The project, Loya said, “has more alternative transportation measures than any project has individually installed and probably ever will install in the history of the city.” Those measures, however, are entirely dependent on approval of the grant funding.

Other funding is provided by $1.5 million in city HOME funds, plus another $300,000 in city funds, the applicant’s funding and tax breaks. All of the funding sources are required for the project to proceed.

Danco Communities President Chris Dart said the project is intended to bring affordable housing downtown and represents a balance of multiple design and funding requirements. “Most of these is driven not by us as a developer,” he said. “They’re driven by the codes and the legislation and the grant funding and the city ordinances.”

Dart said he was confident that $4.4 million in AHSC grant funding would be approved. Rents, he estimated, would be as low as $336 for a one-bedroom apartment, $403 for two bedrooms and $460 for three. 

Nearby resident Joe James said the building was too big for the site and would cause crushing parking and other impacts. “I just feel that it’s really too big,” he said.

Scott McBain asked that the Planco deny the project, which he called “a punch in the gut.” He said that it will have significant impacts to his business’s building and its employees. He said it would ruin the elaborate measures incorporated into it to accommodate Jolly Giant Creek, which runs through his property.

McBain said he hadn’t been given adequate notice to prepare responses to the project, and that the city had been unresponsive to his concerns.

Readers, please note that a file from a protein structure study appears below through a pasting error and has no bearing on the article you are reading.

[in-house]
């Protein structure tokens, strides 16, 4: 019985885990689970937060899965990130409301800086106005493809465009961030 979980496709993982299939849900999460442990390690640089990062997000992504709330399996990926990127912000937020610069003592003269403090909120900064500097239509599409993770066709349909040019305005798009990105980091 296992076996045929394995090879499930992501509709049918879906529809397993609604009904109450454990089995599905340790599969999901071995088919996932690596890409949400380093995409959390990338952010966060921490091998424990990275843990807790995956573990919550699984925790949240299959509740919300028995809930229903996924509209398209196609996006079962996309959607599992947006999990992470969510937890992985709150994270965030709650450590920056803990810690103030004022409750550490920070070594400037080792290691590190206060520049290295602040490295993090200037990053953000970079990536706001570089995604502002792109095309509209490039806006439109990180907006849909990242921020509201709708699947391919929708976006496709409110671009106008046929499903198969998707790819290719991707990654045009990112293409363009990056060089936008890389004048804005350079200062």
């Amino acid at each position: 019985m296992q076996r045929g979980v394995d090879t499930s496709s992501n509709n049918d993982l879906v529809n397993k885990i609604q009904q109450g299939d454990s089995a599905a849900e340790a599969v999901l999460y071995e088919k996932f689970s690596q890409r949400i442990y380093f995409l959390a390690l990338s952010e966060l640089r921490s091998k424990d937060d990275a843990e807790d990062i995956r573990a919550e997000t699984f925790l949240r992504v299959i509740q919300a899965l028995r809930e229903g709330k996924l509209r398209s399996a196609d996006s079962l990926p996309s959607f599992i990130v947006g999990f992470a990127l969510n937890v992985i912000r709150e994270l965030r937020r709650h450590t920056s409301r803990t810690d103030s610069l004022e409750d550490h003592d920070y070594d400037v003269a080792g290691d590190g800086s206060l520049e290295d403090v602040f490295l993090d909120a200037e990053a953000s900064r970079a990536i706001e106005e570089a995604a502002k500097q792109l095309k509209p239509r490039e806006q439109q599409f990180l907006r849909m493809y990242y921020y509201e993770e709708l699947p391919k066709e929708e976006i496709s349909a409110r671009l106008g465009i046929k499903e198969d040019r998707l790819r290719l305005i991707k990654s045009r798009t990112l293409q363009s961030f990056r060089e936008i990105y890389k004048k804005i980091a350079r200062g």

Aldaron Laird, a former planning commissioner whose office is located in the McBain building, called the Isackson’s project a “monstrosity” that’s incompatible with the neighborhood which would cause shading and other impacts and should be downsized. He urged disapproval.

Becky McBain said the project’s solar panels would add another 10 feet to the building, worsening shading impacts on her building and negating its passive and active solar features. “We’re going to be in a canyon,” she said.

Other neighbors registered similar concerns about shading and parking from what was called a “skyscraper,” as well as release of toxic material during demolition of the existing buildings.

Loya said the shading impacts were relatively limited, and took place mostly during the winter.

Keenan Hilton of the Coalition for Responsible Transportation Priorities acknowledged the impacts, but called the project “a great opportunity for the City of Arcata” to reduce vehicle-intensive housing and combat climate change. He said the project’s future tenants, and those who will benefit from the alternative transportation improvements weren’t being heard from. “These design choices will have long-term effects,” he said.

Dart said downsizing would eliminate grant funding, and that shading issues based on the darkest day of the year, Dec. 21, were being exaggerated. 

After more discussion, the Planco continued the project its next future meeting. Dart was advised to give more study to the shading and parking issues and examine possible mitigations – mainly, moving the building south on its lot to reduce shading on buildings north of it.